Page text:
Guest essay by Eric Worrall
The Conversation has published details of a study which casts doubt on the climate change = conflict narrative. The main cause of conflict turns out to be the failure of political systems.
Climate change is not a key cause of conflict, finds new study
April 24, 2018 11.21pm AEST
“The Darfur conflict began as an ecological crisis”, wrote the then-UN secretary general Ban Ki-Moon back in 2007, about an ongoing war which arose, he said, “at least in part from climate change”. Since then the idea that climate change has caused and will cause human conflict and mass migrations has become more and more accepted – just look at the claimed effects of droughts in Syria and Ethiopia.
To test the climate-conflict hypothesis, Erin and I therefore focused on the ten main countries in East Africa. We used a new database that records major episodes of political violence and number of total displaced people for the past 50 years for each of the ten countries. We then statistically compared these records both at a country and a regional level with the appropriate climatic, economic and political indicators.
The abstract of the study;
Assessing the relative contribution of economic, political and environmental factors on past conflict and the displacement of people in East Africa
Erin Llwyd Owain & Mark Andrew Maslin
According to the UN Refugee Agency in 2016 there were over 20 million displaced people in Africa. There is considerable debate whether climate change will exacerbate this situation in the future by increasing conflict and thus displacement of people. To explore this climate-conflict-refugee nexus this study analyses whether climatic changes between 1963 and 2014 impacted the risk of conflict and displacement of people in East Africa. A new composite conflict database recording major episodes of political violence (MEPV) was compared with climatic, economic and political indicators using optimisation regression modelling. This study found that climate variations as recorded by the Palmer Drought Severity Index (PDSI) and the global temperature record did not significantly impact the level of regional conflict or the number of total displaced people (TDP). The major driving forces on the level of conflict were population growth, economic growth and the relative stability of the political regimes. Numbers of TDP seemed to be linked to population and economic growth. Within TDP, ‘refugees’ were recorded as people that were forced to cross borders between countries. In contrast to TDP and conflict, variations in refugee numbers were found to be significantly related to climatic variations as well as political stability, population and economic growth. This study suggests that climate variations played little or no part in the causation of conflict and displacement of people in East Africa over the last 50 years. Instead, we suggest rapid population growth, low or falling economic growth and political instability during the post-colonial transition were the more important controls. Nonetheless, during this period this study does shows that severe droughts were a contributing driver of refugees crossing international borders. This study demonstrates that within socially and geo-politically fragile systems, climate change may potentially exacerbate the situation particularly with regards to enforced migration.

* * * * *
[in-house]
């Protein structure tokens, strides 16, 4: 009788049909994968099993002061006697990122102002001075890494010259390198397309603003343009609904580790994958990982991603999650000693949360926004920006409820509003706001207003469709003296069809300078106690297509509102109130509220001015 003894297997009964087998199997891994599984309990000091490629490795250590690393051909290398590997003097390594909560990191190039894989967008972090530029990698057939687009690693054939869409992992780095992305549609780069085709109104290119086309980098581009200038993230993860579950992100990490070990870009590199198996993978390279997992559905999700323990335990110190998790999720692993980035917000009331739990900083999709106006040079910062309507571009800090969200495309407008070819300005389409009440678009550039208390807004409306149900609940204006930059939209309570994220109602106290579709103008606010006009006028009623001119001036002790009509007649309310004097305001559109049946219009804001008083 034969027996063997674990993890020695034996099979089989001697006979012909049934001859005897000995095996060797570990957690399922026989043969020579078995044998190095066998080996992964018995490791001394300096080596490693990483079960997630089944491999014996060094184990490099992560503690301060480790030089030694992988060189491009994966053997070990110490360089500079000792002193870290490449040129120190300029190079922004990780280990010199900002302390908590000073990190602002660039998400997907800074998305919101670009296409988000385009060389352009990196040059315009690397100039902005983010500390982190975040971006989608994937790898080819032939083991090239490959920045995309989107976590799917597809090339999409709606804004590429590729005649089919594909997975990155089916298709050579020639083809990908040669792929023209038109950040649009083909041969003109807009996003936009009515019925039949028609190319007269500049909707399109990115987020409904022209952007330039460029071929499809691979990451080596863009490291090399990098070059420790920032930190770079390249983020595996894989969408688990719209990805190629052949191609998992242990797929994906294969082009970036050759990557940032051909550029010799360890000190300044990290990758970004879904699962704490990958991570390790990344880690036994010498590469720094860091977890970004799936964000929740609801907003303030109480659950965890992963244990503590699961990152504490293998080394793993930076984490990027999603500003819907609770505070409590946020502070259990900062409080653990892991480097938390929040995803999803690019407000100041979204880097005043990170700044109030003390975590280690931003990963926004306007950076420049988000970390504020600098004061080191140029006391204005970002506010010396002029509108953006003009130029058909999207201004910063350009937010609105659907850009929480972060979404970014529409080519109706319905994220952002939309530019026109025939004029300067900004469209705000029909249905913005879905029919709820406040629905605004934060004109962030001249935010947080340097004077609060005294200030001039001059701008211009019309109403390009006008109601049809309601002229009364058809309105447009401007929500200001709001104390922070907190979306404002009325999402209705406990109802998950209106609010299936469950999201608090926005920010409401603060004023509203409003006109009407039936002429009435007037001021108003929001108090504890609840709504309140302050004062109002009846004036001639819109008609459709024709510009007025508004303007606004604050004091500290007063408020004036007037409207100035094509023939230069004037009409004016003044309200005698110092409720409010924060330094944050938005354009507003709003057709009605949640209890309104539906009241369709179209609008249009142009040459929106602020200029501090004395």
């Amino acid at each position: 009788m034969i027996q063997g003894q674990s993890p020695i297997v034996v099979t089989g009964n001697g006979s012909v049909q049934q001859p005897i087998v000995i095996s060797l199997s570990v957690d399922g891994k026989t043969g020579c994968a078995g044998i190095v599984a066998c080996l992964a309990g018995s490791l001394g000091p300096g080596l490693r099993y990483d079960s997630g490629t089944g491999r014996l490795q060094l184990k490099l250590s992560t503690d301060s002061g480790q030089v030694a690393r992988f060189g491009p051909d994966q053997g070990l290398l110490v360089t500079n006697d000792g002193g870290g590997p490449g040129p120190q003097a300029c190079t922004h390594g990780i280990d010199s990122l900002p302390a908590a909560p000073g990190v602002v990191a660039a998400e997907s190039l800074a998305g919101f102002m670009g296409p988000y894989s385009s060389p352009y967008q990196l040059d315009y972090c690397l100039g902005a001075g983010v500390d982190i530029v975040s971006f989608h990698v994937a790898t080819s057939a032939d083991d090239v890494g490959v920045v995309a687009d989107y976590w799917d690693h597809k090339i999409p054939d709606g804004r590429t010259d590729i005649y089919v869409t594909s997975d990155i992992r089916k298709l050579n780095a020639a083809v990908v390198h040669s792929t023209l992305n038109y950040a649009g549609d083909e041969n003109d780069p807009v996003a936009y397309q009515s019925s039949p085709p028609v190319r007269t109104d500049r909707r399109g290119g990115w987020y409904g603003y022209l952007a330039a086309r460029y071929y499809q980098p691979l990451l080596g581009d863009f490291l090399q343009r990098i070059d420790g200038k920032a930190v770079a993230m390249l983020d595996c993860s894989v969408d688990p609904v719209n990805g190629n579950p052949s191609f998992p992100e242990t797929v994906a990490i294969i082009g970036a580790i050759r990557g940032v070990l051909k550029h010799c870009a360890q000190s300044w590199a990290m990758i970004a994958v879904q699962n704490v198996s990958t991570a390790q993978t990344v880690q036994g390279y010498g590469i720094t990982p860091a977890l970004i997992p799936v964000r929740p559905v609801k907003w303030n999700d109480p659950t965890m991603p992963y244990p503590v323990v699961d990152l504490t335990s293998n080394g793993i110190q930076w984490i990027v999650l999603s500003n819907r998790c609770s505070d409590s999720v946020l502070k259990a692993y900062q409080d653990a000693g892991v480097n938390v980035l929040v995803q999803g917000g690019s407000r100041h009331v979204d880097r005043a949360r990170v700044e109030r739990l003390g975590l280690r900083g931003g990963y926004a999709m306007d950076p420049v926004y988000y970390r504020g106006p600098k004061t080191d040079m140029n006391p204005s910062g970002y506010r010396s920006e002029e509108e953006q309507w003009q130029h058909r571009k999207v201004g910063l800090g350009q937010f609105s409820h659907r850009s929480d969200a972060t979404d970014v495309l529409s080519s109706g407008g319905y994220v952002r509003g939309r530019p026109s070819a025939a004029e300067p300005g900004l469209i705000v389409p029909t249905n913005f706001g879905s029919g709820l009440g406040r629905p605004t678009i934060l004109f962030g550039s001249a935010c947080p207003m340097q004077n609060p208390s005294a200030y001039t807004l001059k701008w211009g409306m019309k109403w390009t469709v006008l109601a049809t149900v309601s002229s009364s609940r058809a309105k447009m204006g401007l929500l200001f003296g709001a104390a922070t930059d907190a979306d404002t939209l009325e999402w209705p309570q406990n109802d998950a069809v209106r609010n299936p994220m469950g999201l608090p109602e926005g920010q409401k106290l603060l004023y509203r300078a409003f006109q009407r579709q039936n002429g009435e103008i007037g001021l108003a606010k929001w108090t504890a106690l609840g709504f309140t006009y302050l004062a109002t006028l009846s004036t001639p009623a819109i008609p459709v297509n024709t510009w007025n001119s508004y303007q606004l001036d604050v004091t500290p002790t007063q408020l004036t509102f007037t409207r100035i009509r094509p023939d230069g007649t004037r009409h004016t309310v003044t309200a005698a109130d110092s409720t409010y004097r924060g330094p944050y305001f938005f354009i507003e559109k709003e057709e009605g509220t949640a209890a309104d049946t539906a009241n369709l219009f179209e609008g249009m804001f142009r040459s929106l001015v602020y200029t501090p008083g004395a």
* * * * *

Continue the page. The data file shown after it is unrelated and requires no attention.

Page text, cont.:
The main study also notes that some studies suggest the risk of conflict seems higher in ethnically fractionalised countries, countries where distinct ethnic groups have separate cultures and don’t mix very much, where the sense of shared national values is weak.
There have been a few surprise posts like this popping up in unexpected places like The Conversation recently, hopefully a sign that mainstream media acceptance of claims that official climate pronouncements are beyond question or doubt is wearing thin.